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Using a LDR or Photoresistor, are they more sensitive to one color or wavelength compared to another? Or are they consistent with any light? Why?

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How is this not directly answered in the datasheet of whatever photoresistor you are looking at? – Olin Lathrop Jan 17 at 19:18
    
@olin apparently not all datasheet have them, and you'd have to know what you are looking for. – Passerby Jan 18 at 0:15
    
If you hadn't been someone who generally writes good posts and has earned some respect here, I'd have voted to close this. As it is, you're on thin ice. Obviously sensitivity will vary across the electromagnetic spectrum. I still can't tell what specific device you are asking about. Do you have a CdS cell? How do you know if you don't have a datasheet? This question is basically "guess what I've got, then read me its datasheet". – Olin Lathrop Jan 18 at 11:47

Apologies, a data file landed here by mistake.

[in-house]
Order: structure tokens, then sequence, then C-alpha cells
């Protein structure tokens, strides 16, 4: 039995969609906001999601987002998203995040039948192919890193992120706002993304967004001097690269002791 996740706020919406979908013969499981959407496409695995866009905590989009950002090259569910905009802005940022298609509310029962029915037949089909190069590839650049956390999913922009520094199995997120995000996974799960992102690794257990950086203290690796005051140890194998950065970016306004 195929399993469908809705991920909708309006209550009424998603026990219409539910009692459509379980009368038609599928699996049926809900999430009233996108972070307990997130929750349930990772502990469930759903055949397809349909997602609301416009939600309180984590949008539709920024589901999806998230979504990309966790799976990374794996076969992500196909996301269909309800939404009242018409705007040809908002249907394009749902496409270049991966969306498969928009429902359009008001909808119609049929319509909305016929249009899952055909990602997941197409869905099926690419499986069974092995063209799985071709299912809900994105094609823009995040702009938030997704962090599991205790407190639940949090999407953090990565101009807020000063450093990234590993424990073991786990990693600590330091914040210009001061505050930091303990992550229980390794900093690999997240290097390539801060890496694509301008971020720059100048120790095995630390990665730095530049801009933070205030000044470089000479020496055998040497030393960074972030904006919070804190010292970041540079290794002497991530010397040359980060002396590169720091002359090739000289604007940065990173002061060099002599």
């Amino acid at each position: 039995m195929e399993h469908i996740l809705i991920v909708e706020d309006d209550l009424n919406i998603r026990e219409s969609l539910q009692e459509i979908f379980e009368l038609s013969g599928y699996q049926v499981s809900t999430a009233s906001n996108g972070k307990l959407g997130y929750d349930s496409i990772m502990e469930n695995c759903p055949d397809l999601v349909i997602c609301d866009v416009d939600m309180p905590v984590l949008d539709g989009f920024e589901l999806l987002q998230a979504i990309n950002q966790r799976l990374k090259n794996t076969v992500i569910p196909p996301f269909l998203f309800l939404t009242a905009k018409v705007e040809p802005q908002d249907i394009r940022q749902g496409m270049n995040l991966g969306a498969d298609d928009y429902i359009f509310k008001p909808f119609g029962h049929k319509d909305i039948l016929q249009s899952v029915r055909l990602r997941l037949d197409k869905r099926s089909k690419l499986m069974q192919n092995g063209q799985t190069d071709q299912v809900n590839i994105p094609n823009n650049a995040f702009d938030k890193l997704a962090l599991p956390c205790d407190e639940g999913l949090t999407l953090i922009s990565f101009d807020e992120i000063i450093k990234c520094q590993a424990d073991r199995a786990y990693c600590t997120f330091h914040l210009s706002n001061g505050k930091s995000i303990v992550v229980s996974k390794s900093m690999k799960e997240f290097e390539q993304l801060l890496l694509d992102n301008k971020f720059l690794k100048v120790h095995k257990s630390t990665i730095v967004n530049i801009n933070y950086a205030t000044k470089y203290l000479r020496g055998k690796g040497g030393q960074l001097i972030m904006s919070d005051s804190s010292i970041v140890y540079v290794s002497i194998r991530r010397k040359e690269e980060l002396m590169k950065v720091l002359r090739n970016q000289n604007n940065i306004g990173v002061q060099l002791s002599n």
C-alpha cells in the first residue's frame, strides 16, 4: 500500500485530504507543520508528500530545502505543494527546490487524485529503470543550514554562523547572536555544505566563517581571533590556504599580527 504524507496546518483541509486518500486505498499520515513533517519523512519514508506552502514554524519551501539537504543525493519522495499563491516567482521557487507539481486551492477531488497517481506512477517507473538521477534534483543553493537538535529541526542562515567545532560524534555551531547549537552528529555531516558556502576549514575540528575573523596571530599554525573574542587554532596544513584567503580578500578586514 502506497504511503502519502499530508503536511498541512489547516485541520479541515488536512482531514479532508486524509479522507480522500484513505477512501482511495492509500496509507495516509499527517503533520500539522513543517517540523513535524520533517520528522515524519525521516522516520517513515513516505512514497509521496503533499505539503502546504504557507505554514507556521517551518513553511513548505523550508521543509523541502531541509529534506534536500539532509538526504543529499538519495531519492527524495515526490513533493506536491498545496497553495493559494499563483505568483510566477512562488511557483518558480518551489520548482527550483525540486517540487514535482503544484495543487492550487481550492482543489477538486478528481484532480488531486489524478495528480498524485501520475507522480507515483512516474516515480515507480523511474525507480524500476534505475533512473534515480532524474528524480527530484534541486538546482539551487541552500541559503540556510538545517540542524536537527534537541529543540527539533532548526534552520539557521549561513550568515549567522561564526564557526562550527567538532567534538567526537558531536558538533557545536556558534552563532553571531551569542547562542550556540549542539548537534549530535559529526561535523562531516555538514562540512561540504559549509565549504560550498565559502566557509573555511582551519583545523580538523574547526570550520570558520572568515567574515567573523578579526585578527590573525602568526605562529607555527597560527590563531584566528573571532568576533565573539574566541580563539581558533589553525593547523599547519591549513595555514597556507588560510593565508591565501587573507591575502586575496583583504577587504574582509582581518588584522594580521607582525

up vote 15 down vote accepted

Based on a random LDR's data sheet, yes. A photoresistor's sensitivity is a byproduct of the chemical used to create it.

enter image description here

This one, a CdS cell, peaks around 545 nm wavelength, which means it is much more sensitive with Green, Green-Yellow light than it is UV/Violet/Blue or Red/IR. It's also fairs better along the higher wavelength colors, Yellow/Orange/Red, than it does with lower wavelength colors, Cyan/Blue, based on it's sharp decline to the lower wavelength.

It also depends on the type of LDR you are using. Typical visual light LDRs use Cadmium-Sulfide, CdS. Other LDRs are IR range, based on Lead sulphide, PbS, or variants.

enter image description here

There are also variants of the CdS with different peak wavelength response, based on this data sheet:

enter image description here

Cadmium Selenide, CdSe, peaks just outside of Red into InfraRed. Hybrid cells using both, Cadmium Sulfide Selenides, Cd(S-Se) range in the Orange and Red visible wavelengths.

Notably, natural sunlight, while covering the entire visible spectrum, slightly peaks in the blue-green and green ranges, matching the peak response range of a CdS Photoresistor nicely.

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Which means that CdS is as good as useless for common IR LED wavelengths (so is CdS.Se, but not CdSe). Of course most applications with an IR LED would use a photodiode anyway. – Chris H Jan 18 at 9:15

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